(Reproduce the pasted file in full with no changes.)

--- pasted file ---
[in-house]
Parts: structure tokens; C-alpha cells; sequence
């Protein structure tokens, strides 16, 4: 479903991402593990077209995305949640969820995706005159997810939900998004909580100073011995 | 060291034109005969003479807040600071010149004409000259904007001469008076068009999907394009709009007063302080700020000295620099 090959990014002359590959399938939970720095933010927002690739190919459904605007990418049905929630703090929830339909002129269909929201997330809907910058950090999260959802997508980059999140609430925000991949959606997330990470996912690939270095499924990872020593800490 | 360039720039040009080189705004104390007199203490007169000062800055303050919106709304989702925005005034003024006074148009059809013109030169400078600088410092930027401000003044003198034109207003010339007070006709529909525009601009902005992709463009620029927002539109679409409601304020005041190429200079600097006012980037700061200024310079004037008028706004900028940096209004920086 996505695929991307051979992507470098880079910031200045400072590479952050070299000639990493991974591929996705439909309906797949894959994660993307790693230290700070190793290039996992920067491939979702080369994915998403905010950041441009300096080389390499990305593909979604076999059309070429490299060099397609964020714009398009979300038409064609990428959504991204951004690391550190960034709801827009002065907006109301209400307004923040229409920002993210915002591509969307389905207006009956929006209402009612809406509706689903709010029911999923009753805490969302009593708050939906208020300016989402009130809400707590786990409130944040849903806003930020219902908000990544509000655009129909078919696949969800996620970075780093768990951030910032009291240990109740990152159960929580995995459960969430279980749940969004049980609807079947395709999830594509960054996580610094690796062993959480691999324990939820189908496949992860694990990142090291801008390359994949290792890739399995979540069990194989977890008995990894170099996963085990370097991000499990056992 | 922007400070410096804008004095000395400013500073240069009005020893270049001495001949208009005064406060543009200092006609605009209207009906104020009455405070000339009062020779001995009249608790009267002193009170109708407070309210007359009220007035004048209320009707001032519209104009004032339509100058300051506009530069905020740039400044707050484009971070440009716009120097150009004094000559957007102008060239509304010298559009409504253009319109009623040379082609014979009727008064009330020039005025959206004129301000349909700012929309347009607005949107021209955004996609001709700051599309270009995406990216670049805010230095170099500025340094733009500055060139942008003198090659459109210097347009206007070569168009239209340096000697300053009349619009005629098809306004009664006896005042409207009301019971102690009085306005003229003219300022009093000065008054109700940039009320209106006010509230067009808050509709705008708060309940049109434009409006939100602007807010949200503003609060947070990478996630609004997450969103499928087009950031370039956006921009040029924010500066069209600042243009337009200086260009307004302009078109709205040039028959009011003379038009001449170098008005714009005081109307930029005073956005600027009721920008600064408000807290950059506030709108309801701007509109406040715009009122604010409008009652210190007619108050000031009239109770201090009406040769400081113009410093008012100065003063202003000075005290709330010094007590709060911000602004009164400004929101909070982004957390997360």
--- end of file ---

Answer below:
[in-house]
Parts: structure tokens; C-alpha cells; sequence
């Protein structure tokens, strides 16, 4: 479903991402593990077209995305949640969820995706005159997810939900998004909580100073011995 | 060291034109005969003479807040600071010149004409000259904007001469008076068009999907394009709009007063302080700020000295620099 090959990014002359590959399938939970720095933010927002690739190919459904605007990418049905929630703090929830339909002129269909929201997330809907910058950090999260959802997508980059999140609430925000991949959606997330990470996912690939270095499924990872020593800490 | 360039720039040009080189705004104390007199203490007169000062800055303050919106709304989702925005005034003024006074148009059809013109030169400078600088410092930027401000003044003198034109207003010339007070006709529909525009601009902005992709463009620029927002539109679409409601304020005041190429200079600097006012980037700061200024310079004037008028706004900028940096209004920086 996505695929991307051979992507470098880079910031200045400072590479952050070299000639990493991974591929996705439909309906797949894959994660993307790693230290700070190793290039996992920067491939979702080369994915998403905010950041441009300096080389390499990305593909979604076999059309070429490299060099397609964020714009398009979300038409064609990428959504991204951004690391550190960034709801827009002065907006109301209400307004923040229409920002993210915002591509969307389905207006009956929006209402009612809406509706689903709010029911999923009753805490969302009593708050939906208020300016989402009130809400707590786990409130944040849903806003930020219902908000990544509000655009129909078919696949969800996620970075780093768990951030910032009291240990109740990152159960929580995995459960969430279980749940969004049980609807079947395709999830594509960054996580610094690796062993959480691999324990939820189908496949992860694990990142090291801008390359994949290792890739399995979540069990194989977890008995990894170099996963085990370097991000499990056992 | 922007400070410096804008004095000395400013500073240069009005020893270049001495001949208009005064406060543009200092006609605009209207009906104020009455405070000339009062020779001995009249608790009267002193009170109708407070309210007359009220007035004048209320009707001032519209104009004032339509100058300051506009530069905020740039400044707050484009971070440009716009120097150009004094000559957007102008060239509304010298559009409504253009319109009623040379082609014979009727008064009330020039005025959206004129301000349909700012929309347009607005949107021209955004996609001709700051599309270009995406990216670049805010230095170099500025340094733009500055060139942008003198090659459109210097347009206007070569168009239209340096000697300053009349619009005629098809306004009664006896005042409207009301019971102690009085306005003229003219300022009093000065008054109700940039009320209106006010509230067009808050509709705008708060309940049109434009409006939100602007807010949200503003609060947070990478996630609004997450969103499928087009950031370039956006921009040029924010500066069209600042243009337009200086260009307004302009078109709205040039028959009011003379038009001449170098008005714009005081109307930029005073956005600027009721920008600064408000807290950059506030709108309801701007509109406040715009009122604010409008009652210190007619108050000031009239109770201090009406040769400081113009410093008012100065003063202003000075005290709330010094007590709060911000602004009164400004929101909070982004957390997360």